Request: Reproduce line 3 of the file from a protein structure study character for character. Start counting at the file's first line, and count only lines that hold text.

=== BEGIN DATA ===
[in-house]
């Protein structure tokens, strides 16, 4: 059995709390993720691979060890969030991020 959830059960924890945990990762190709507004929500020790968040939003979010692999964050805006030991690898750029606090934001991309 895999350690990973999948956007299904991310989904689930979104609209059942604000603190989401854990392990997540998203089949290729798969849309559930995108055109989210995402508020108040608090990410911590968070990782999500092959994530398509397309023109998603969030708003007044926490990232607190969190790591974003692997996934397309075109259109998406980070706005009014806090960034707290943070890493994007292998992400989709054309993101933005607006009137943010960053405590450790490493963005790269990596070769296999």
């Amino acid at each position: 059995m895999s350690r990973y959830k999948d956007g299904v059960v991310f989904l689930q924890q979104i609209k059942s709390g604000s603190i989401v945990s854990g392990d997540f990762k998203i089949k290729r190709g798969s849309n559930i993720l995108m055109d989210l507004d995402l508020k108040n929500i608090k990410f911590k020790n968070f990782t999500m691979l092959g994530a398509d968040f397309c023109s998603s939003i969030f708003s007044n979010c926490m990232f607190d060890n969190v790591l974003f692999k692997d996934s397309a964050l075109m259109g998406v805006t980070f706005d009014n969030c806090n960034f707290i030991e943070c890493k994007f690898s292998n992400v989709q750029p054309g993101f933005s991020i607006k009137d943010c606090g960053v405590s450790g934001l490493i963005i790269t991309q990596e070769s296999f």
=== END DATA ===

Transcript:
């Amino acid at each position: 059995m895999s350690r990973y959830k999948d956007g299904v059960v991310f989904l689930q924890q979104i609209k059942s709390g604000s603190i989401v945990s854990g392990d997540f990762k998203i089949k290729r190709g798969s849309n559930i993720l995108m055109d989210l507004d995402l508020k108040n929500i608090k990410f911590k020790n968070f990782t999500m691979l092959g994530a398509d968040f397309c023109s998603s939003i969030f708003s007044n979010c926490m990232f607190d060890n969190v790591l974003f692999k692997d996934s397309a964050l075109m259109g998406v805006t980070f706005d009014n969030c806090n960034f707290i030991e943070c890493k994007f690898s292998n992400v989709q750029p054309g993101f933005s991020i607006k009137d943010c606090g960053v405590s450790g934001l490493i963005i790269t991309q990596e070769s296999f």